Yinyoo IN8 review: cheap basshead earphones

Yinyoo IN8 review

The Yinyoo IN8 is a cheap in-ear headphone built using one balanced armature and one dynamic driver, in a classic hybrid configuration. These earphones leverage their cheap retail price as the main selling point, together with the use of aluminium housings and a smartphone-compatible remote.

Disclaimer: a free sample was provided by AK Audio. Using the code “SoundphileReview” during checkout brings the price down to $20. To use the code, you have to write it in the message form and select “other payment”, then wait for AK Audio to manually adjust the price for you (you will receive an email when it’s done).

TL;DR: recap

Good build quality

Universal remote

Good for bassheads: strong, loud bass

Cable has lots of microphonics

Isolation is lacking

Good (only?) for bassheads

Rating: 6.7/10

Packaging & Accessories

Yinyoo IN8 packaging & accessories

The box comes with the earphones, a plastic clip, three different sets of eartips and a hard carrying case. It’s a fairly complete set given the price of the Yinyoo IN8.

Design & Comfort

Yinyoo IN8

The shape of the housings reminds me that of the Meze 11 Neo, which stand out from the crowd for their somewhat-premium appearance. This last bit does not apply to the Yinyoo IN8, though, as the use of shiny plastic and a glossy cable make them look a bit cheap. They’re anonymous enough when it comes to appearance; the only distinctive thing is the “flap” on the back of the housings, where the Yinyoo logo resides.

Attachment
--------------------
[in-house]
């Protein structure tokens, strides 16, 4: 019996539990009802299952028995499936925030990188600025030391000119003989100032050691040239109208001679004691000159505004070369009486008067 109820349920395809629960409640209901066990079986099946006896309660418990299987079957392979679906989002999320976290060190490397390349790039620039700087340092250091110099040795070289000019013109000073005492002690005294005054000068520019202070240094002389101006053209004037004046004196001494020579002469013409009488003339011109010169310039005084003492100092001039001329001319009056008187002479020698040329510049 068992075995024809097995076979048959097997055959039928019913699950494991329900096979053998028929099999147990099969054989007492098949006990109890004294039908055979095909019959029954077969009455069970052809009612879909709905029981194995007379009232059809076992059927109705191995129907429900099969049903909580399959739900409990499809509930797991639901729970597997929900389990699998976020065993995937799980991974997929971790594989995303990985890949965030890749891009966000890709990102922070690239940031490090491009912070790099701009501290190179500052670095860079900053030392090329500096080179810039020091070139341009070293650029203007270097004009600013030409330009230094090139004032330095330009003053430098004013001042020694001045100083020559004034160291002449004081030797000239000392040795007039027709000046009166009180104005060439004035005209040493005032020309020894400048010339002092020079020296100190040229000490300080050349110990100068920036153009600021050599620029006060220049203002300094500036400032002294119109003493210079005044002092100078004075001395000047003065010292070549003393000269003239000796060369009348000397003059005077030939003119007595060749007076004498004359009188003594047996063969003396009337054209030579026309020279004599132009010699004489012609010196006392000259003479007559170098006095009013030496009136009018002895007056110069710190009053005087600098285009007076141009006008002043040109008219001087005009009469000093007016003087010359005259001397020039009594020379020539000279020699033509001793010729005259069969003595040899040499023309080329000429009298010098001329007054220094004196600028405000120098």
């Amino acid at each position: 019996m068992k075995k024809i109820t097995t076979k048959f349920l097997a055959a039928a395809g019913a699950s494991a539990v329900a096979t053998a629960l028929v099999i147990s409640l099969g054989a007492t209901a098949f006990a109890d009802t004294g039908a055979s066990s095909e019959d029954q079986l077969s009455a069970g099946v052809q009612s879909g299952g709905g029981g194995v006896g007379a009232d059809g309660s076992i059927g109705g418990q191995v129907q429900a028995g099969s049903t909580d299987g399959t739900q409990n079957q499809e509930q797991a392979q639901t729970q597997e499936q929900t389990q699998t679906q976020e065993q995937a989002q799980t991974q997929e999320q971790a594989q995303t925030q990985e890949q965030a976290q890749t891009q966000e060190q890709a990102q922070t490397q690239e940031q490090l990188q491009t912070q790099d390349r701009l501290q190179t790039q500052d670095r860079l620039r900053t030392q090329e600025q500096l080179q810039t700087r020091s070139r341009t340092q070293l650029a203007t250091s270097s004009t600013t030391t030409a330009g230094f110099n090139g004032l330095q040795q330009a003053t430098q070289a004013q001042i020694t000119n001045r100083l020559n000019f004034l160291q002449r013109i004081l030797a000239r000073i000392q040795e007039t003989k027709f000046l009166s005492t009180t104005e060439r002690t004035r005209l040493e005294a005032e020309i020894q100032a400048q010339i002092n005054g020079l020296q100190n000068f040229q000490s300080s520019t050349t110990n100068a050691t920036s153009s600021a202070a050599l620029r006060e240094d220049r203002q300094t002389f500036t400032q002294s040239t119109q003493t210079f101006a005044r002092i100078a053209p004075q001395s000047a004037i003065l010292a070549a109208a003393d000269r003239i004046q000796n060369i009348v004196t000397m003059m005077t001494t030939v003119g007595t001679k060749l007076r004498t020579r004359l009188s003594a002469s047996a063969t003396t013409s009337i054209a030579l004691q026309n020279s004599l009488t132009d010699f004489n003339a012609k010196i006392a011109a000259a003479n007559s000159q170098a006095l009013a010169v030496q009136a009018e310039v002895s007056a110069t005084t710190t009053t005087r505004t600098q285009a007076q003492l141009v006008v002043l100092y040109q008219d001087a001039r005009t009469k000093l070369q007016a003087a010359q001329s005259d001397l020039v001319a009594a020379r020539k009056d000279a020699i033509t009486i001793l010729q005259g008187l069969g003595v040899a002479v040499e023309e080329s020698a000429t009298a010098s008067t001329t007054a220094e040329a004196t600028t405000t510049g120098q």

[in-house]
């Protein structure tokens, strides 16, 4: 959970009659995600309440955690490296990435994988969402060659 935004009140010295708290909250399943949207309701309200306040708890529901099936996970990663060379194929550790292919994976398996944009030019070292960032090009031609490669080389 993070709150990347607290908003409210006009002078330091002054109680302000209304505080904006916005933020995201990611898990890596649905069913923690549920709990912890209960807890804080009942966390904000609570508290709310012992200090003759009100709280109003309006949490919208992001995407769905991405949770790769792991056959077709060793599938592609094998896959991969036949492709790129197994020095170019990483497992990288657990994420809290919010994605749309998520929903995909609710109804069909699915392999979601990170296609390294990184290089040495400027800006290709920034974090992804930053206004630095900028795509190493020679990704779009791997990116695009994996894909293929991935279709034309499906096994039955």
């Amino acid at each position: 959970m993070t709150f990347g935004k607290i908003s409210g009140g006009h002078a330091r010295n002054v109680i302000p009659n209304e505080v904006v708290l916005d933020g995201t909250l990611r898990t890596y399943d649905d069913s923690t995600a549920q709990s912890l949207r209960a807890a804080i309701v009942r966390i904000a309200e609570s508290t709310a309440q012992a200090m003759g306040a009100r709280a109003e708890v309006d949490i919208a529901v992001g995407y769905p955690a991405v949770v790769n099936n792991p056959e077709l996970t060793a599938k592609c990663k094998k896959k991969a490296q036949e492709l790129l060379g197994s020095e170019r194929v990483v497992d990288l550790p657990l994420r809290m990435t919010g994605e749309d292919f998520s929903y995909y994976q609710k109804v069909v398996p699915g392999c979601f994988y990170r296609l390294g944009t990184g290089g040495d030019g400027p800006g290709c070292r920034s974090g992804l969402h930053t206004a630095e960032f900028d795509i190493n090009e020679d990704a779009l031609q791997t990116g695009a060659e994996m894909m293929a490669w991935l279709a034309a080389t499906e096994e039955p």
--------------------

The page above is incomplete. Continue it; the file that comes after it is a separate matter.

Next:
The housings are made of aluminium, as the remote on the cable, but everything else is made of cheap-looking plastic. The strain reliefs are made of plastic, too, though it is a bit flexible so as to allow them to bend. All in all, build quality is acceptable and in line with what can be expected from ~$25 headphones.

Yinyoo IN8

The cable is covered in shiny, rubbery plastic, which has a black colour with a silver line running from end to end. It seems to be resistant enough, but it’s also prone to coiling. While it’s not really stiff, it often gets in the way because of its tendency to coil. What’s more, it has a lot of microphonics, so running it under the dresses (i.e. under a jacket or sweater) is of essence to avoid a constant thumping noise. I found that running the cable behind my ears can reduce the impact of microphonics, though using the clip is often necessary anyway.

As for comfort, the Yinyoo IN8 is discretely comfortable, thanks to a relatively small size that makes it easy to fit in the ear. The absence of clear-cut edges (I’m looking at you, KZ ZS6) also helps it being comfortable for longer listening sessions.

Isolation is definitely not one of the main selling points for the Yinyoo IN8. While there is an attenuation of ambient noise, it’s slight and not on par with other in-ear headphones (i.e. RHA T20i). It can deal with light noise, but it probably won’t be sufficient for public transport and other noisy situations.

The microphone offers sufficient performance when used in quiet environments; if ambient noise is present, it is not able to capture the voice with sufficient quality to allow for a clear conversation.